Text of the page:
2023 in the Cyber World: A Year of Challenges and Progress
2023, a year characterised by significant challenges and progress, marked a turning point in the cyber security landscape. This review highlights the central moments and developments that have shaped information security and our work as security experts over the past year. From the increase in sophisticated cyber attacks to innovative protection strategies, here are the most important features we have observed.
- Increase in cyber attacks: 2023 was characterised by the increased frequency and sophistication of cyber attacks. The threat landscape has evolved and organisations face an ever-increasing number of sophisticated attacks.
- Shorter and more concentrated: The period between the first successful intrusion into a network and a large-scale assault, such as a ransomware attack, has fallen drastically. What would take several weeks a few years ago may now only be a matter of hours.
- Ransomware as a persistent threat: Ransomware attacks continue to be one of the biggest threats that companies face. Attackers’ tactics have become more complex and ransom demands have reached new record levels. Companies have had to invest more in security measures and backup strategies to protect themselves against ransomware and avoid having to pay ransoms.
- Importance of supply chain risk management: Attacks that revolve around compromising suppliers have become more frequent. The security-centred selection and continuous monitoring of (key) suppliers has become a central issue.
- Stricter regulatory requirements: Data protection and security regulations have been further tightened (rev DSG; ISO/IEC 27001:2022). We have been able to go to considerable lengths with our customers to ensure compliance with these regulations. The fully revised FINMA Circular 2023/1 “Management of operational risks and ensuring resilience” comes into force on 1 January 2024 and tightens up the requirements for the management of ICT, cyber risks and operational resilience.
- Integration of information security and data protection: As the significance and sensitivity of data continue to rise, coupled with an escalating risk of malware and IT system attacks, the need for a closer link between information security and data security has increased. This year, we have made significant progress in the transition to an integrated management system that takes comprehensive account of both information security and data protection.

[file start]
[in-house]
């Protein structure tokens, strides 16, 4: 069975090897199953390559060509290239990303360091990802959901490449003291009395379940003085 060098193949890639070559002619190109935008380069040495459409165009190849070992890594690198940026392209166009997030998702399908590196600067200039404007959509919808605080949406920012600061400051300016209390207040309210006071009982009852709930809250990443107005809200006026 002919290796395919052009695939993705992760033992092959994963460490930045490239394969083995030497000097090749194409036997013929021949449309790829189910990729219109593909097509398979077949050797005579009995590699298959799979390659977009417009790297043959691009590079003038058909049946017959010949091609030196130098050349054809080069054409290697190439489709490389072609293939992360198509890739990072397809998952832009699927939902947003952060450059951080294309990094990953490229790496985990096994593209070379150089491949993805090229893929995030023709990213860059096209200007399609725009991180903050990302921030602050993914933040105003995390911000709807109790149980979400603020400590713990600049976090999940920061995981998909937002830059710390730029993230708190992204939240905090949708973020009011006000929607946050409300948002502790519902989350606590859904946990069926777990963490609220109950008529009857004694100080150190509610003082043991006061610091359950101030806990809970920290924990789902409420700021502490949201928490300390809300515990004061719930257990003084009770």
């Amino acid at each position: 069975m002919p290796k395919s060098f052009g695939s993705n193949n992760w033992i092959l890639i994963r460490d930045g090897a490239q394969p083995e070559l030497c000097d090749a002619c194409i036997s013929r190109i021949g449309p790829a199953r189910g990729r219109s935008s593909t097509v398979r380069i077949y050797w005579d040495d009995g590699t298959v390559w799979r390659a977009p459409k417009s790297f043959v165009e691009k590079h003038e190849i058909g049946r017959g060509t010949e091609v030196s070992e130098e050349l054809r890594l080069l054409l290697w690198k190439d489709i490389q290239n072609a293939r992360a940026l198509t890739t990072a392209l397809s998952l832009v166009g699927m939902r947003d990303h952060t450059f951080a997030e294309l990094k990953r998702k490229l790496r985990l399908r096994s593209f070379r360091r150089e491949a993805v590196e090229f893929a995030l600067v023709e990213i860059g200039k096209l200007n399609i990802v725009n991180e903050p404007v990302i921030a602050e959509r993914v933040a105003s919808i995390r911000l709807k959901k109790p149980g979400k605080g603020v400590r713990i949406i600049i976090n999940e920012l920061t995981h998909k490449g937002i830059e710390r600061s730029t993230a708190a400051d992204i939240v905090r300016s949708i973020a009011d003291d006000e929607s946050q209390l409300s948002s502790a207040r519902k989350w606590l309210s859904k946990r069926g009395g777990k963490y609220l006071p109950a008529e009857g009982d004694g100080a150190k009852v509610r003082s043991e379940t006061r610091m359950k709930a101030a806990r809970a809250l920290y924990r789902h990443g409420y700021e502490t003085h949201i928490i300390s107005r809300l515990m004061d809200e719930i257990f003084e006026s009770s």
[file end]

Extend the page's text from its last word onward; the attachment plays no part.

- AI-supported information security: The use of artificial intelligence (AI) and machine learning in security solutions is increasing. These technologies help to detect anomalies and suspicious behaviour earlier, allowing companies to respond to threats more quickly. The benefits of AI can also be seen in many other business processes – albeit not always in a controlled manner. The need for clear framework conditions and guidelines is therefore becoming increasingly important to guarantee data security and data protection.
- Shortage of skilled labour: The skills shortage in information security remained a challenge in 2023. Organisations continue to struggle to find and retain qualified security experts – including CISOs – in the long term.
- Poor implementation of cyber-hygiene best practices: Studies indicate that the failure to apply best practices to ensure basic resilience is still one of the most common causes of compromise. This includes deficient vulnerability management, insufficient separation of privileged access rights, insufficient or absence of network segmentation, using standard configurations in hardware and software and insufficient monitoring for suspicious activities.
- Digitalisation and automation of business processes continue unabated: Companies continue to utilise new technologies with the aim of making their processes more efficient. However, this entails additional challenges in terms of information security and data protection.
What Does the Future Hold? Cyber Security Trends for 2024 and Beyond
As we approach the new year, indicators in cyber security suggest change is afoot – both in positive ways, such as more effective defence strategies, and in concerning ways, such as the evolution of the threat landscape. The following outlook focuses on the trends, challenges and innovations that we can expect in the near future.
- Multi-factor authentication (MFA) becomes standard: MFA is increasingly becoming the norm for access security in order to minimise the risk of cyber attacks. There is also growing interest in biometric authentication methods, which offer additional security.